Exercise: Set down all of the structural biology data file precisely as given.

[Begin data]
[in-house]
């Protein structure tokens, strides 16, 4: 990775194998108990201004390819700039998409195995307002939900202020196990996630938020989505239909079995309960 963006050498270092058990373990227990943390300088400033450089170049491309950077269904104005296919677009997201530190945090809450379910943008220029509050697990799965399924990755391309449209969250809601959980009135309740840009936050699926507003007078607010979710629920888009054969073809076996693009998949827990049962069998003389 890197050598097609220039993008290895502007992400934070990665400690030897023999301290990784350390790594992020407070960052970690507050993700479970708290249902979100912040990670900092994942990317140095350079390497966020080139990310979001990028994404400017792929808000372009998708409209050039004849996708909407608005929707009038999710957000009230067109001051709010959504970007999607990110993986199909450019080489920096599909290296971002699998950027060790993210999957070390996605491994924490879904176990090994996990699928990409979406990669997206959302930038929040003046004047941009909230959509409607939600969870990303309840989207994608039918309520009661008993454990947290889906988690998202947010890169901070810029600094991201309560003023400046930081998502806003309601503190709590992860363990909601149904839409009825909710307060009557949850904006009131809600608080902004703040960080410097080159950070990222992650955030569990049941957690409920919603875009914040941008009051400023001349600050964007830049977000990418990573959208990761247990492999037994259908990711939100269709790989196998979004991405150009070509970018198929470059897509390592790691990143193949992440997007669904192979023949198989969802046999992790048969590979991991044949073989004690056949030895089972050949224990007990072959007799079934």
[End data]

[in-house]
């Protein structure tokens, strides 16, 4: 990775194998108990201004390819700039998409195995307002939900202020196990996630938020989505239909079995309960 963006050498270092058990373990227990943390300088400033450089170049491309950077269904104005296919677009997201530190945090809450379910943008220029509050697990799965399924990755391309449209969250809601959980009135309740840009936050699926507003007078607010979710629920888009054969073809076996693009998949827990049962069998003389 890197050598097609220039993008290895502007992400934070990665400690030897023999301290990784350390790594992020407070960052970690507050993700479970708290249902979100912040990670900092994942990317140095350079390497966020080139990310979001990028994404400017792929808000372009998708409209050039004849996708909407608005929707009038999710957000009230067109001051709010959504970007999607990110993986199909450019080489920096599909290296971002699998950027060790993210999957070390996605491994924490879904176990090994996990699928990409979406990669997206959302930038929040003046004047941009909230959509409607939600969870990303309840989207994608039918309520009661008993454990947290889906988690998202947010890169901070810029600094991201309560003023400046930081998502806003309601503190709590992860363990909601149904839409009825909710307060009557949850904006009131809600608080902004703040960080410097080159950070990222992650955030569990049941957690409920919603875009914040941008009051400023001349600050964007830049977000990418990573959208990761247990492999037994259908990711939100269709790989196998979004991405150009070509970018198929470059897509390592790691990143193949992440997007669904192979023949198989969802046999992790048969590979991991044949073989004690056949030895089972050949224990007990072959007799079934």